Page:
Another South American nation takes second place when it comes to the slowest nations, with Colombia having the joint highest congestion level of all (53% - tied with the Philippines).
As with Peru, this traffic is particularly bad in the capital city, Bogotá, and the country also had a low road quality score of 3.4 out of 7, and a maximum speed limit of 100 km/h (62 mph).
As mentioned, the Philippines are tied with Colombia for the highest congestion score, with drivers spending an average of 53% extra time stuck in traffic.
Factors such as inefficient use of roads, lack of urban planning, and issues with public transport have all been blamed for the issues surrounding congestion in the Philippines.
Given that it’s famously home to the Autobahn, it may be no surprise to see Germany listed as the world’s fastest country for drivers, but it’s just the fact that the country’s motorways technically have no speed limits.
Germany also scores highly for the quality of its roads too, with a score of 5.3 out of 7, and was also among the highest-ranking countries on Numbeo’s traffic index.
Germany’s neighbour the Netherlands takes second place, and scored pretty highly across the board, particularly when it came to congestion levels, with journeys taking just 18.4% longer than they would do in free-flow conditions.
And yet another Western European country completes the top three fastest countries. Austria was the highest-ranking country in Numbeo’s traffic index, and also saw low levels of congestion (21.2%) and had a very respectable road quality score of 6 out of 7.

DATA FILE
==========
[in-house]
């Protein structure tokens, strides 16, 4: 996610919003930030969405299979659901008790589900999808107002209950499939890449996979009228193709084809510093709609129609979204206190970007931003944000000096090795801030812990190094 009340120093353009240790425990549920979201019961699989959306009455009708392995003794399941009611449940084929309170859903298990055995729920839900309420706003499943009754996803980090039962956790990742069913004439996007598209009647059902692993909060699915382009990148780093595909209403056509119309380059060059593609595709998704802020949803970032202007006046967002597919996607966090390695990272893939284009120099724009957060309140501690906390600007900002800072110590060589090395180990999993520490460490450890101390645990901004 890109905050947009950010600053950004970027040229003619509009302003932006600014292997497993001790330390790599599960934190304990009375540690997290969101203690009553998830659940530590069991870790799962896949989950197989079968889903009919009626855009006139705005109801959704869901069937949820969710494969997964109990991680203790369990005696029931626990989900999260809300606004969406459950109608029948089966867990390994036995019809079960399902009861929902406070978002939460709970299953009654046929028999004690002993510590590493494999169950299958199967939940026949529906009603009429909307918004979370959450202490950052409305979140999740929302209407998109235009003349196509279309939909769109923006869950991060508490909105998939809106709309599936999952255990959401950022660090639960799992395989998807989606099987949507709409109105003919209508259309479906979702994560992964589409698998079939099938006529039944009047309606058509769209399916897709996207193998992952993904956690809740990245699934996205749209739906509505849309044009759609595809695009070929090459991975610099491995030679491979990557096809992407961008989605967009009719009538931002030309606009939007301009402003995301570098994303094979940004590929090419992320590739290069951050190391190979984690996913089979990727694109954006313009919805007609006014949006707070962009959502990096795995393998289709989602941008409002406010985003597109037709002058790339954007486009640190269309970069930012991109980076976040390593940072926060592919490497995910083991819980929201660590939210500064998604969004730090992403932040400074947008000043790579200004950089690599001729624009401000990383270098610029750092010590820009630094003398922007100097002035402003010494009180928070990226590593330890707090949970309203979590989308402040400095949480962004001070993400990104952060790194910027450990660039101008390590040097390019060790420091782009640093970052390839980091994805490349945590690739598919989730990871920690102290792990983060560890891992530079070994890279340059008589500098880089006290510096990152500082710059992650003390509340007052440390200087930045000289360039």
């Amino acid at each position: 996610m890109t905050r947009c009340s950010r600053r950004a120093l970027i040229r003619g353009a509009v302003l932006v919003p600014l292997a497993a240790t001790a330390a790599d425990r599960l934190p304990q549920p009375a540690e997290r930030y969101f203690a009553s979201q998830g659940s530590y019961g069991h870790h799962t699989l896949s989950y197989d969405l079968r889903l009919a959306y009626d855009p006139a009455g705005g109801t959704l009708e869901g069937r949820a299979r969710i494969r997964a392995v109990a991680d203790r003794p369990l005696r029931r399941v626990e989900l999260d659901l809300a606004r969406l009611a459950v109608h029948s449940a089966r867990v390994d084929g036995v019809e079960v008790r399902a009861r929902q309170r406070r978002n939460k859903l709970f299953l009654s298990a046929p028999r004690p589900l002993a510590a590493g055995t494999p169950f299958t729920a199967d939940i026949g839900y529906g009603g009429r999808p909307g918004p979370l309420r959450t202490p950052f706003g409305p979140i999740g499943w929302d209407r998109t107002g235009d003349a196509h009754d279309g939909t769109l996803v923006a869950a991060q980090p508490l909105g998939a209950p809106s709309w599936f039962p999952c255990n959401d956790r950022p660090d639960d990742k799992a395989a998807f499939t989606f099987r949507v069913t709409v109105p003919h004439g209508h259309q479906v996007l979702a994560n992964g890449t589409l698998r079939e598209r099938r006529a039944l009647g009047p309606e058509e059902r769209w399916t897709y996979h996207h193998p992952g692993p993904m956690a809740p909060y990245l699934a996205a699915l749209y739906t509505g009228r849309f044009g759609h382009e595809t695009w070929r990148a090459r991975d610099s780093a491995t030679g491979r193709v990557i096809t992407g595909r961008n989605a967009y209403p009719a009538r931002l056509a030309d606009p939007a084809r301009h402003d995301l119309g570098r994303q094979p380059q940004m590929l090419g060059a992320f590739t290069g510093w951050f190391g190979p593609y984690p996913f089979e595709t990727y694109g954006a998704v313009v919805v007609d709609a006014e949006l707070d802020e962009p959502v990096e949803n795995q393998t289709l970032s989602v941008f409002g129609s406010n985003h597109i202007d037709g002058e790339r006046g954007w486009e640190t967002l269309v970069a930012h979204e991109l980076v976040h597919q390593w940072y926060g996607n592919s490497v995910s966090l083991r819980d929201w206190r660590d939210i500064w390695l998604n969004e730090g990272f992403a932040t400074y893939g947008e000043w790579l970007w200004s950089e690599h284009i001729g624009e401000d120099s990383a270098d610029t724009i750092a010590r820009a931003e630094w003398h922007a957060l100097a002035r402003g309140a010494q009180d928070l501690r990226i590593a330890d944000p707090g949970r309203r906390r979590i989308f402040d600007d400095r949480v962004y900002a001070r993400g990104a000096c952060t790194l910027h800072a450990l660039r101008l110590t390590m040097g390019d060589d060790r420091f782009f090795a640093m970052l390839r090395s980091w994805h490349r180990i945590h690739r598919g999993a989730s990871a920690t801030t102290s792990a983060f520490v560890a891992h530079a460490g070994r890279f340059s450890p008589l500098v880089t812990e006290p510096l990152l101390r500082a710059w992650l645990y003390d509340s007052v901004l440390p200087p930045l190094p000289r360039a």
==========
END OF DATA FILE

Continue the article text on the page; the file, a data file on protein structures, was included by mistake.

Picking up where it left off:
The average speed on local A-roads in miles per hour, according to the Department for Transport’s average speed, delay and reliability of travel times data.
The percentage of A-roads and motorways where maintenance should be considered, according to the Department for Transport’s road condition statistics data tables.
The average motor vehicle flow according to the Department for Transport’s road traffic statistics.
This refers to the number of vehicles passing an average point in a 24 hour period, to show the number of vehicles in an area while taking into account the different length of roads in different places.
The average annual hours lost in peak commute periods compare to free-flow conditions per person according to INRIX’s 2020 Global Traffic Scorecard.
The congestion level according to TomTom’s 2020 Traffic Index. This percentage shows the additional time that a journey would take in each city when compared to free-flow conditions.
The average number of days per year with congestion at least 50% lower than the corresponding day the previous year, according to TomTom’s 2020 Traffic Index.
The highest permitted speed limit in the country in kilometres per hour, according to Wikipedia’s speed limits by country page.
The quality of road infrastructure score out of seven according to the World Economic Forum’s Global Competitiveness Report.
A score taking into account time consumed in traffic, time consumption dissatisfaction, CO2 consumption in traffic and overall inefficiencies in the traffic system, according to Numbeo, with a lower score being better.